There has to be a safer way to make a living that to willingly be set on fire.
For Holly Patterson and Kandice Porter the two women would have it no other way.
Patterson and Porter were both set on fire and sprinted — as best they could — toward the finish line as part of the Dr. Danger Thrill Show that appeared Friday and Saturday at the Devils Lake Speedway.
Patterson and Porter are rather new to the spectacle and made their stage debut Friday.
For Porter it all seems somewhat natural.
“I love adrenaline rushes,” said the 18-year-old recent graduate of Altus (Okla.) High School, who also happens to be on probation in an Oklahoma court after receiving a speeding ticket for driving 101 miles per hour.
“I’d really like to race,” Porter added, “maybe that will come sometime down the road.”
Patterson has seen first hand the preparations that come in putting on the spectacular show. She has spent the past two years assisting Dr. Danger in staging shows throughout the country. She has also witnessed the dangers of donning a pair of coveralls and being set on fire.
“The outfit is very heavy,” said Patterson, who goes by the name Holly Danger, in keeping with her roller derby personna. “Our goal is simply to get to where we need to be and get extinquished ... hopefully we don’t trip along the way.”
“It makes me pretty nervous,” said Cory Duncan, who works with the show and is also the boyfriend of Porter, about watching his girlfriend scamper ahead of a ball of fire. “I trust (Dr. Danger) or we would not be here.”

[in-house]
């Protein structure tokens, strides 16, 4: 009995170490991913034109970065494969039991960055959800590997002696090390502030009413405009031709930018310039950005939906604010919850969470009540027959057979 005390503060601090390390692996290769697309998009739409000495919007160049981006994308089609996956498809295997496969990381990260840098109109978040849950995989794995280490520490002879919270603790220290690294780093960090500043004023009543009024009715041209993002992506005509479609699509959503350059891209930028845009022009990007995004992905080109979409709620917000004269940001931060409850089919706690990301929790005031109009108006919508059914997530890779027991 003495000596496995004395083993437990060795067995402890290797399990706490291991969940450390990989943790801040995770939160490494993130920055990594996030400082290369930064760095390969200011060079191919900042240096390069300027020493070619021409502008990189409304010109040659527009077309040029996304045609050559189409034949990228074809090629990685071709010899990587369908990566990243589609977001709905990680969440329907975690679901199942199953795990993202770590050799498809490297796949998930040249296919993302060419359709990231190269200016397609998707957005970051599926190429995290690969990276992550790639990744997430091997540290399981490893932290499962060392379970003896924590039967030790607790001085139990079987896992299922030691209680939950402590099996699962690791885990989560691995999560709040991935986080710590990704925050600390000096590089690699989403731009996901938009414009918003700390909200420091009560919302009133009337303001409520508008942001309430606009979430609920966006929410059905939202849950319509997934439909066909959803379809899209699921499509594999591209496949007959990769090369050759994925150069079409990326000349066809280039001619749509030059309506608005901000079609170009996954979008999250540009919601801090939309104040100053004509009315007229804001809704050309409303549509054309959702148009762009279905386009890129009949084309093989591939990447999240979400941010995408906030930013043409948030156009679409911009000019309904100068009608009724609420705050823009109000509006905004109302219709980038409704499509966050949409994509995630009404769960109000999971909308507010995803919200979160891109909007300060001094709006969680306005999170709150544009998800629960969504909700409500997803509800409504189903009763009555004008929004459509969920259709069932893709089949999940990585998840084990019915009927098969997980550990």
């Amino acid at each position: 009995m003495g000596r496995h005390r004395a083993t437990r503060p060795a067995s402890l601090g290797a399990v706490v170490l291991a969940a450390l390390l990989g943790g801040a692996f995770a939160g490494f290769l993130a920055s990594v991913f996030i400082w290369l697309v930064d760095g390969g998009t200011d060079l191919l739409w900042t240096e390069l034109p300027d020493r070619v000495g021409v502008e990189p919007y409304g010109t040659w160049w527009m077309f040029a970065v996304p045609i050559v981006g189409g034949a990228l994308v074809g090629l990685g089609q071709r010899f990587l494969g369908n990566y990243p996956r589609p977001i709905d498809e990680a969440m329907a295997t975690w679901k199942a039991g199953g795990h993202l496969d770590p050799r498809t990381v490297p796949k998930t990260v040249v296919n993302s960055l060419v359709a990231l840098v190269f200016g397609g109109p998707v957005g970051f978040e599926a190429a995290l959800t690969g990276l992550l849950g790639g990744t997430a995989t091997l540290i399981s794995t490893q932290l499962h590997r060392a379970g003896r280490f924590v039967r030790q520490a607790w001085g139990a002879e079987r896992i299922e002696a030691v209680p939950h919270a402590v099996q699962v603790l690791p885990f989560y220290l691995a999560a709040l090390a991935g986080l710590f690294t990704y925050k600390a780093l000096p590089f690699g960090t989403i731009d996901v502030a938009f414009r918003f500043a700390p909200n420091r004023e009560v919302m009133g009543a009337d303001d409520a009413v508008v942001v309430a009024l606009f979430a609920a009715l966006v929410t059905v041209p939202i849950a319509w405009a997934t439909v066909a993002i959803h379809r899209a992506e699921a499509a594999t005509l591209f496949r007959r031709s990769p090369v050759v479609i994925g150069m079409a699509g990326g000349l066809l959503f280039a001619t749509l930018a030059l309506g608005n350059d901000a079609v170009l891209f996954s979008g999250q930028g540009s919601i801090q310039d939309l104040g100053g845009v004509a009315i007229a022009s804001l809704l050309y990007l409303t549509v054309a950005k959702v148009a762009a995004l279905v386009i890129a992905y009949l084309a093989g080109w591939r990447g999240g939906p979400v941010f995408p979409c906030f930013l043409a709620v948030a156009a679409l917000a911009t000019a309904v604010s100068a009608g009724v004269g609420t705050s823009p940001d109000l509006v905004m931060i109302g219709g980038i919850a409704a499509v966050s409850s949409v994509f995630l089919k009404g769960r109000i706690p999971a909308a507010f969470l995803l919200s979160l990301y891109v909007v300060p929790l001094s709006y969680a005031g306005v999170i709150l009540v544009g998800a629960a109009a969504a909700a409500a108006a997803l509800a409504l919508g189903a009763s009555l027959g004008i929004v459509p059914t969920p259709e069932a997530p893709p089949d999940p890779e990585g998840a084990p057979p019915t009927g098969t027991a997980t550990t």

Duncan and Porter both hooked up with the show during its recent stop in Altus and a midnight decision was reached to join and begin touring.
“It’s been a pretty interesting senior trip,” Porter said.
For Dr. Danger, whose real name is Greg Carpenter, his show is the result 22 years in the making and he celebrates the addition of women to his performances.
“Everyone seems to be enticed by seeing a woman in dangerous situations,” said Carpenter, whose own stunts have earned him four trips on Life Flight helicopters during his career.
“If Evil Knieval had been a woman he would have made a lot more money,” Carpenter added in referring to the stunt legend.
Dr. Danger has appeared on several television shows, including the CBS?Sunday Morning Show and World’s Dumbest Daredevils. He has also been featured in National Geographic.